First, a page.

When her marriage falls apart, due to some dodgy financial dealing by her husband Hal (Alec Baldwin), Jasmine (Cate Blanchett) finds herself staying with her sister Ginger (Sally Hawkins) in San Fransisco. Ginger, and San Fransisco, may not be the life that Jasmine is accustomed to, but then Jasmine is not quite the woman she used to be.
It has been a while since Woody Allen brought us a tragedy, and make no mistake, Blue Jasmine is nothing short of tragic. Cate Blanchett shines as a woman whose life was of her own making and the downfall of her life is something that she is struggling to come to terms with. Blanchett is fragile and tightly wound throughout the film, but this is not to say that she immediately gets the audience on Jasmine’s side. Far from it; there are times when Jasmine is the most frustrating and selfish woman seen on screen in a long time, but this does not mean that her existence is any less tragic.
The supporting cast do a marvellous job of backing Blanchett, but this is definitely Jasmine’s show. Sally Hawkins as Ginger throws up a mirror to her sister, and constantly reminds her of the life she fled. Louis C.K. does not get enough screen time, but is warm and charming. Bobby Cannavale plays the thug with a heart of gold who consistently challenges Jasmine. Peter Sarsgaard does a beautiful job as Jasmine’s ‘saviour’ who is not as interested in her delusions as she is.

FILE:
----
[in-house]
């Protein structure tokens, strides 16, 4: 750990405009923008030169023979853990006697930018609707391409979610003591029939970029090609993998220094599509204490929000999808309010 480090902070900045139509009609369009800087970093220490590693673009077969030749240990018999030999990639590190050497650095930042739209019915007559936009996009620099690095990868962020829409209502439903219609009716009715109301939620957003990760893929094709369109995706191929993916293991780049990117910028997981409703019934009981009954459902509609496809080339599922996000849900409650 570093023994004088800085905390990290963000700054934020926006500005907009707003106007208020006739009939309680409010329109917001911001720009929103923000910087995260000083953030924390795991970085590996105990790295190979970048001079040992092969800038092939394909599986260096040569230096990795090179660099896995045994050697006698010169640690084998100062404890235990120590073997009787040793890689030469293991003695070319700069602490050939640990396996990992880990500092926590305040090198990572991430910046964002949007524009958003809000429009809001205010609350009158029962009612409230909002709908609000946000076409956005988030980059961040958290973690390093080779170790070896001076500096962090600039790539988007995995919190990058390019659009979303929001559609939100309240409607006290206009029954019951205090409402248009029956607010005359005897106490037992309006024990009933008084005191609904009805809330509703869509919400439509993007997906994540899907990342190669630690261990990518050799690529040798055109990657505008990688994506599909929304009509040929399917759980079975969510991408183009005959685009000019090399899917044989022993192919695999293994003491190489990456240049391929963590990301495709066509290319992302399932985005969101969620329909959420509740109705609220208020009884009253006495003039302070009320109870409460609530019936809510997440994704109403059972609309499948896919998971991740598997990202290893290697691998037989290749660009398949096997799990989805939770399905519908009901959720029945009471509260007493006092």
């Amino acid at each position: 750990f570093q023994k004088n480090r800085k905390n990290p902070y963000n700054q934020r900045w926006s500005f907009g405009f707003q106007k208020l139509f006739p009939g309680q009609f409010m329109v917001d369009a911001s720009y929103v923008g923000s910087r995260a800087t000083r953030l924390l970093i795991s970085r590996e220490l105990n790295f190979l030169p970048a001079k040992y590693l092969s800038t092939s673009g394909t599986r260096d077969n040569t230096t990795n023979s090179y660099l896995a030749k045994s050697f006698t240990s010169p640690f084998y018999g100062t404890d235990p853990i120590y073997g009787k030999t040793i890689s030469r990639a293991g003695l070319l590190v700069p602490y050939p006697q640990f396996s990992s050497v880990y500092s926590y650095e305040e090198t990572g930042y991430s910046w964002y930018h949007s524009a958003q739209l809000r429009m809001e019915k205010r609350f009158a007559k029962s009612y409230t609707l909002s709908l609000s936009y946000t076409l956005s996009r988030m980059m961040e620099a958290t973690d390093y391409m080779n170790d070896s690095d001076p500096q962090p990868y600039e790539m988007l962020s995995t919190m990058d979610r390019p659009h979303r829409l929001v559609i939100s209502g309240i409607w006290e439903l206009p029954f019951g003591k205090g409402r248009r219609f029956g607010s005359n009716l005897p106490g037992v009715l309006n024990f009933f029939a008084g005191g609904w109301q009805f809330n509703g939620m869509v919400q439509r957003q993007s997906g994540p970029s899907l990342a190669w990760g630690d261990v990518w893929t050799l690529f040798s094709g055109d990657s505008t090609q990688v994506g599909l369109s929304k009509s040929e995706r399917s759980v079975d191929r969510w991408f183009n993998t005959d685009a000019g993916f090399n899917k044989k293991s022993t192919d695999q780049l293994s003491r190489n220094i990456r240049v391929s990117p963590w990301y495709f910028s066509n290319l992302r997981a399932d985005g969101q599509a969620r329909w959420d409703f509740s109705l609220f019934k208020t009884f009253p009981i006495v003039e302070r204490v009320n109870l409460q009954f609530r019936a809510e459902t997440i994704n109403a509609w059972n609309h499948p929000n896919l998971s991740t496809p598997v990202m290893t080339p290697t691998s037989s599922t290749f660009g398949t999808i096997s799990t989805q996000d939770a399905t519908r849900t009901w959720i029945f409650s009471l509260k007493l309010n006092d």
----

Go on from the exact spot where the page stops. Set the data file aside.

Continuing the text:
Woody Allen has poured all of his neuroses and tragedy into Jasmine, and made her a memorable but frustrating character. There are also touches of Blanche DuBois about Jasmine, and the film as a whole, with the character’s delicate mental disposition and flair for melodrama invoking Tennessee Williams’ tragic work. Allen has captured a fragile world and a fragile character, who could very well be an every woman for our troubled economic times. The trouble with the film is that without Blanchett and her beautifully ugly performance, there is very little there. This is Jasmine’s world and, while Allen has captured it wonderfully, the supporting cast seem to be inserted into the film to give Jasmine someone to talk to, other than herself.
Blue Jasmine is a frustrating but beautifully wrought tragedy that will resonate with audiences, no matter their financial or economic situation. Allen has re-tasked A Streetcar Named Desire to wonderful effect and Blanchett reminds us that there is much more to her than her ethereal beauty, which is notably absent here. The supporting cast do so with aplomb, although a slightly more rounded look at the cast could have provided a stronger film.